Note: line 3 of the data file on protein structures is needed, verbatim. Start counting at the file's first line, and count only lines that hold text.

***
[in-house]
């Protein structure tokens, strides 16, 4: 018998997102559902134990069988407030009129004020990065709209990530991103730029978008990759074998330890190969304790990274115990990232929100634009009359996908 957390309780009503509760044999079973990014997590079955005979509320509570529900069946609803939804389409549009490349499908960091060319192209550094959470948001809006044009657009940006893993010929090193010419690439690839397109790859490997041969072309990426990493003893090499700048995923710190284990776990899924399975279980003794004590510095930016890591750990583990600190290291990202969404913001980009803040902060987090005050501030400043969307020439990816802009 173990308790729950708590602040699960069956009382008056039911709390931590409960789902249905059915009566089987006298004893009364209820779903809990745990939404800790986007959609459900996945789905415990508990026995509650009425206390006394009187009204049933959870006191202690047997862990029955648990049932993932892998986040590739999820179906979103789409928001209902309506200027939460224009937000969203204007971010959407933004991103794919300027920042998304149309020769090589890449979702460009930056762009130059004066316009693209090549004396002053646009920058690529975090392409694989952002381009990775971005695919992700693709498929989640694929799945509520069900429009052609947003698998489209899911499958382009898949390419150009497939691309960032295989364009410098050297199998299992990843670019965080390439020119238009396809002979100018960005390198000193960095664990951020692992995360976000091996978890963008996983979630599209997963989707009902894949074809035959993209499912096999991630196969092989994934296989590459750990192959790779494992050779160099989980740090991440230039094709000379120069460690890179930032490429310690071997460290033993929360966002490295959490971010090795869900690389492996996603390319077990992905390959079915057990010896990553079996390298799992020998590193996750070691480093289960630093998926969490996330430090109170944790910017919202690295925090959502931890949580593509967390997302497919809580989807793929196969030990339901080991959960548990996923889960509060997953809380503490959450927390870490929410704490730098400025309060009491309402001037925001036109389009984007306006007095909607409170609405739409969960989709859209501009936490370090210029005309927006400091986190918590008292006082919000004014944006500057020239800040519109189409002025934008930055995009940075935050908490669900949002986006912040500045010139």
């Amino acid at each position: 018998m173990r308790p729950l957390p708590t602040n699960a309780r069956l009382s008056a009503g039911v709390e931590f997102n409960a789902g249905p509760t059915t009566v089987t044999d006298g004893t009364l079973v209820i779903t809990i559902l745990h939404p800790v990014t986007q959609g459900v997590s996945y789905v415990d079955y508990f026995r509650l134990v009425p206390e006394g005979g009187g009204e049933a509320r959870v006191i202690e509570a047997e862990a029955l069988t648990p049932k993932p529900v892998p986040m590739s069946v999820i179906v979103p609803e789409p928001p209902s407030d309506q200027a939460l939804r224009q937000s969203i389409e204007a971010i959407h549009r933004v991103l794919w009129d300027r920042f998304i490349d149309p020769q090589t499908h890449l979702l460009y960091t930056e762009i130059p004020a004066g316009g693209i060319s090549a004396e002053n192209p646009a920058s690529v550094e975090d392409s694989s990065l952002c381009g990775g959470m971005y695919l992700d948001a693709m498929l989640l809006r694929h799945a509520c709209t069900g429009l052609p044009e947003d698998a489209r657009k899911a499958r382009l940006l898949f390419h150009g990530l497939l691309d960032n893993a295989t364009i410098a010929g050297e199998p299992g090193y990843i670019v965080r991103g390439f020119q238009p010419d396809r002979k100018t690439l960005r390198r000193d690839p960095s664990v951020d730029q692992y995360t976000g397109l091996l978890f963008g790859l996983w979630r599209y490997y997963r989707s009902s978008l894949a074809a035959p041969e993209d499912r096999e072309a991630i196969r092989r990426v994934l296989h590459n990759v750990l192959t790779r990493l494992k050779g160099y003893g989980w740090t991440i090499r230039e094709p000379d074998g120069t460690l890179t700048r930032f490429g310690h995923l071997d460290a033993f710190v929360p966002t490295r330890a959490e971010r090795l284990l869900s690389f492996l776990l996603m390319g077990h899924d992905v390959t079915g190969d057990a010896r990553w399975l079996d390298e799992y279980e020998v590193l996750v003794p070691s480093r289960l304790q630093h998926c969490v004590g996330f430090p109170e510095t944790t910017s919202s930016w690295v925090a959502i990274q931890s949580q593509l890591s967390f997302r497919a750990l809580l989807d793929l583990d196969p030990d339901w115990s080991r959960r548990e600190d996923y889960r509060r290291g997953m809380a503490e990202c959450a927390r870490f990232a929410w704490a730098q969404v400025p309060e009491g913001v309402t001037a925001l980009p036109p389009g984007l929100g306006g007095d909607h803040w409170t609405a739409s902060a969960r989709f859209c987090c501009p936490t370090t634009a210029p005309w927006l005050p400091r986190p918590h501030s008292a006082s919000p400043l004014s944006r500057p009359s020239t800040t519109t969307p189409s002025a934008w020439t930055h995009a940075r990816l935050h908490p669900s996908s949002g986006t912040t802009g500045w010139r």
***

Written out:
């Amino acid at each position: 018998m173990r308790p729950l957390p708590t602040n699960a309780r069956l009382s008056a009503g039911v709390e931590f997102n409960a789902g249905p509760t059915t009566v089987t044999d006298g004893t009364l079973v209820i779903t809990i559902l745990h939404p800790v990014t986007q959609g459900v997590s996945y789905v415990d079955y508990f026995r509650l134990v009425p206390e006394g005979g009187g009204e049933a509320r959870v006191i202690e509570a047997e862990a029955l069988t648990p049932k993932p529900v892998p986040m590739s069946v999820i179906v979103p609803e789409p928001p209902s407030d309506q200027a939460l939804r224009q937000s969203i389409e204007a971010i959407h549009r933004v991103l794919w009129d300027r920042f998304i490349d149309p020769q090589t499908h890449l979702l460009y960091t930056e762009i130059p004020a004066g316009g693209i060319s090549a004396e002053n192209p646009a920058s690529v550094e975090d392409s694989s990065l952002c381009g990775g959470m971005y695919l992700d948001a693709m498929l989640l809006r694929h799945a509520c709209t069900g429009l052609p044009e947003d698998a489209r657009k899911a499958r382009l940006l898949f390419h150009g990530l497939l691309d960032n893993a295989t364009i410098a010929g050297e199998p299992g090193y990843i670019v965080r991103g390439f020119q238009p010419d396809r002979k100018t690439l960005r390198r000193d690839p960095s664990v951020d730029q692992y995360t976000g397109l091996l978890f963008g790859l996983w979630r599209y490997y997963r989707s009902s978008l894949a074809a035959p041969e993209d499912r096999e072309a991630i196969r092989r990426v994934l296989h590459n990759v750990l192959t790779r990493l494992k050779g160099y003893g989980w740090t991440i090499r230039e094709p000379d074998g120069t460690l890179t700048r930032f490429g310690h995923l071997d460290a033993f710190v929360p966002t490295r330890a959490e971010r090795l284990l869900s690389f492996l776990l996603m390319g077990h899924d992905v390959t079915g190969d057990a010896r990553w399975l079996d390298e799992y279980e020998v590193l996750v003794p070691s480093r289960l304790q630093h998926c969490v004590g996330f430090p109170e510095t944790t910017s919202s930016w690295v925090a959502i990274q931890s949580q593509l890591s967390f997302r497919a750990l809580l989807d793929l583990d196969p030990d339901w115990s080991r959960r548990e600190d996923y889960r509060r290291g997953m809380a503490e990202c959450a927390r870490f990232a929410w704490a730098q969404v400025p309060e009491g913001v309402t001037a925001l980009p036109p389009g984007l929100g306006g007095d909607h803040w409170t609405a739409s902060a969960r989709f859209c987090c501009p936490t370090t634009a210029p005309w927006l005050p400091r986190p918590h501030s008292a006082s919000p400043l004014s944006r500057p009359s020239t800040t519109t969307p189409s002025a934008w020439t930055h995009a940075r990816l935050h908490p669900s996908s949002g986006t912040t802009g500045w010139r």